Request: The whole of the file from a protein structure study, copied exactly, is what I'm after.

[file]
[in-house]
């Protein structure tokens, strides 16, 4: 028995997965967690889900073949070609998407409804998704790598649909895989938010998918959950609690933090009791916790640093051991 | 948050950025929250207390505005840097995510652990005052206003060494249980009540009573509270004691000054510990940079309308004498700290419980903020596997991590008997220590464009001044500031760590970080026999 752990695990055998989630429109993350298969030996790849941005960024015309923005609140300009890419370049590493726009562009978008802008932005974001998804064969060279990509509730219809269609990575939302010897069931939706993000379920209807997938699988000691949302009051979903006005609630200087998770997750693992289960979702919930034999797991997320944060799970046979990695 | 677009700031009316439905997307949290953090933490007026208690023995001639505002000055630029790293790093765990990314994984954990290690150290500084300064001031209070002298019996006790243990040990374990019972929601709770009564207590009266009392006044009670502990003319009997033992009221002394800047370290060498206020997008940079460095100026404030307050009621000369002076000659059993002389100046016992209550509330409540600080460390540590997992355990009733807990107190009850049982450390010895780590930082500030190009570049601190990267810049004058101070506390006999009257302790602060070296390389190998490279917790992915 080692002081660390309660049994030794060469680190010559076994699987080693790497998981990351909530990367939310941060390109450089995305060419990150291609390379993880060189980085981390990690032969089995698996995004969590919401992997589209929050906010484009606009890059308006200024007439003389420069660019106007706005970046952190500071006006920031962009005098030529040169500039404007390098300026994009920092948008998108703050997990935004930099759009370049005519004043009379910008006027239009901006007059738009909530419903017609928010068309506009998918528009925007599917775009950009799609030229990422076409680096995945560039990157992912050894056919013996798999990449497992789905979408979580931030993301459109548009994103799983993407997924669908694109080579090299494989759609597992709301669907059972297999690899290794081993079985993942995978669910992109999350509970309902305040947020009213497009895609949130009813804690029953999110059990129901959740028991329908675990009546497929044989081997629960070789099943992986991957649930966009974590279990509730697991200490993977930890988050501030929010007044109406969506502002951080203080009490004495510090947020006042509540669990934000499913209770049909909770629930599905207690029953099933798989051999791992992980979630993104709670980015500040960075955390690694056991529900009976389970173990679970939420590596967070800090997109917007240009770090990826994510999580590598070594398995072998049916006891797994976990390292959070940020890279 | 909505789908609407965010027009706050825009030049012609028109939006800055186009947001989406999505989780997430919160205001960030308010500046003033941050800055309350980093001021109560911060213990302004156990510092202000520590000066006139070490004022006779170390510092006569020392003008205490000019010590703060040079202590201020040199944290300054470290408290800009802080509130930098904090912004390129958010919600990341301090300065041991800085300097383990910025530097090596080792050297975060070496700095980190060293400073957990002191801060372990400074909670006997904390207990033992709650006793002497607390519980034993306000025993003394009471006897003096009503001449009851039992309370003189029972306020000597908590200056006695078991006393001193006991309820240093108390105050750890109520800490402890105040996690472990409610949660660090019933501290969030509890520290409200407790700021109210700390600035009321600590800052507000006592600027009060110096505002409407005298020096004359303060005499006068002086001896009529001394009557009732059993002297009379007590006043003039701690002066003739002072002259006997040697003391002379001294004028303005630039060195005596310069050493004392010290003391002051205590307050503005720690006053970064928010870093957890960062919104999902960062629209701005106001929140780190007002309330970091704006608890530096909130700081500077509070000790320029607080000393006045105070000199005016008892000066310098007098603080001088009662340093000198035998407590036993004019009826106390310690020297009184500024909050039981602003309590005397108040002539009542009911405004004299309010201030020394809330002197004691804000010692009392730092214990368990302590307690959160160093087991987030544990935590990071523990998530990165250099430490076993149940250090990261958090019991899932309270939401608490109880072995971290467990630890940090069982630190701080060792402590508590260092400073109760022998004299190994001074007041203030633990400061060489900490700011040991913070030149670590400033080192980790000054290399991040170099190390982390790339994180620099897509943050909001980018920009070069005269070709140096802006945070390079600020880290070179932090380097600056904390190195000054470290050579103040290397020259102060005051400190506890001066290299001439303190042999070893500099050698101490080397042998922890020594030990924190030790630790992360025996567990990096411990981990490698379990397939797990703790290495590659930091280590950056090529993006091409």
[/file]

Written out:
[in-house]
């Protein structure tokens, strides 16, 4: 028995997965967690889900073949070609998407409804998704790598649909895989938010998918959950609690933090009791916790640093051991 | 948050950025929250207390505005840097995510652990005052206003060494249980009540009573509270004691000054510990940079309308004498700290419980903020596997991590008997220590464009001044500031760590970080026999 752990695990055998989630429109993350298969030996790849941005960024015309923005609140300009890419370049590493726009562009978008802008932005974001998804064969060279990509509730219809269609990575939302010897069931939706993000379920209807997938699988000691949302009051979903006005609630200087998770997750693992289960979702919930034999797991997320944060799970046979990695 | 677009700031009316439905997307949290953090933490007026208690023995001639505002000055630029790293790093765990990314994984954990290690150290500084300064001031209070002298019996006790243990040990374990019972929601709770009564207590009266009392006044009670502990003319009997033992009221002394800047370290060498206020997008940079460095100026404030307050009621000369002076000659059993002389100046016992209550509330409540600080460390540590997992355990009733807990107190009850049982450390010895780590930082500030190009570049601190990267810049004058101070506390006999009257302790602060070296390389190998490279917790992915 080692002081660390309660049994030794060469680190010559076994699987080693790497998981990351909530990367939310941060390109450089995305060419990150291609390379993880060189980085981390990690032969089995698996995004969590919401992997589209929050906010484009606009890059308006200024007439003389420069660019106007706005970046952190500071006006920031962009005098030529040169500039404007390098300026994009920092948008998108703050997990935004930099759009370049005519004043009379910008006027239009901006007059738009909530419903017609928010068309506009998918528009925007599917775009950009799609030229990422076409680096995945560039990157992912050894056919013996798999990449497992789905979408979580931030993301459109548009994103799983993407997924669908694109080579090299494989759609597992709301669907059972297999690899290794081993079985993942995978669910992109999350509970309902305040947020009213497009895609949130009813804690029953999110059990129901959740028991329908675990009546497929044989081997629960070789099943992986991957649930966009974590279990509730697991200490993977930890988050501030929010007044109406969506502002951080203080009490004495510090947020006042509540669990934000499913209770049909909770629930599905207690029953099933798989051999791992992980979630993104709670980015500040960075955390690694056991529900009976389970173990679970939420590596967070800090997109917007240009770090990826994510999580590598070594398995072998049916006891797994976990390292959070940020890279 | 909505789908609407965010027009706050825009030049012609028109939006800055186009947001989406999505989780997430919160205001960030308010500046003033941050800055309350980093001021109560911060213990302004156990510092202000520590000066006139070490004022006779170390510092006569020392003008205490000019010590703060040079202590201020040199944290300054470290408290800009802080509130930098904090912004390129958010919600990341301090300065041991800085300097383990910025530097090596080792050297975060070496700095980190060293400073957990002191801060372990400074909670006997904390207990033992709650006793002497607390519980034993306000025993003394009471006897003096009503001449009851039992309370003189029972306020000597908590200056006695078991006393001193006991309820240093108390105050750890109520800490402890105040996690472990409610949660660090019933501290969030509890520290409200407790700021109210700390600035009321600590800052507000006592600027009060110096505002409407005298020096004359303060005499006068002086001896009529001394009557009732059993002297009379007590006043003039701690002066003739002072002259006997040697003391002379001294004028303005630039060195005596310069050493004392010290003391002051205590307050503005720690006053970064928010870093957890960062919104999902960062629209701005106001929140780190007002309330970091704006608890530096909130700081500077509070000790320029607080000393006045105070000199005016008892000066310098007098603080001088009662340093000198035998407590036993004019009826106390310690020297009184500024909050039981602003309590005397108040002539009542009911405004004299309010201030020394809330002197004691804000010692009392730092214990368990302590307690959160160093087991987030544990935590990071523990998530990165250099430490076993149940250090990261958090019991899932309270939401608490109880072995971290467990630890940090069982630190701080060792402590508590260092400073109760022998004299190994001074007041203030633990400061060489900490700011040991913070030149670590400033080192980790000054290399991040170099190390982390790339994180620099897509943050909001980018920009070069005269070709140096802006945070390079600020880290070179932090380097600056904390190195000054470290050579103040290397020259102060005051400190506890001066290299001439303190042999070893500099050698101490080397042998922890020594030990924190030790630790992360025996567990990096411990981990490698379990397939797990703790290495590659930091280590950056090529993006091409």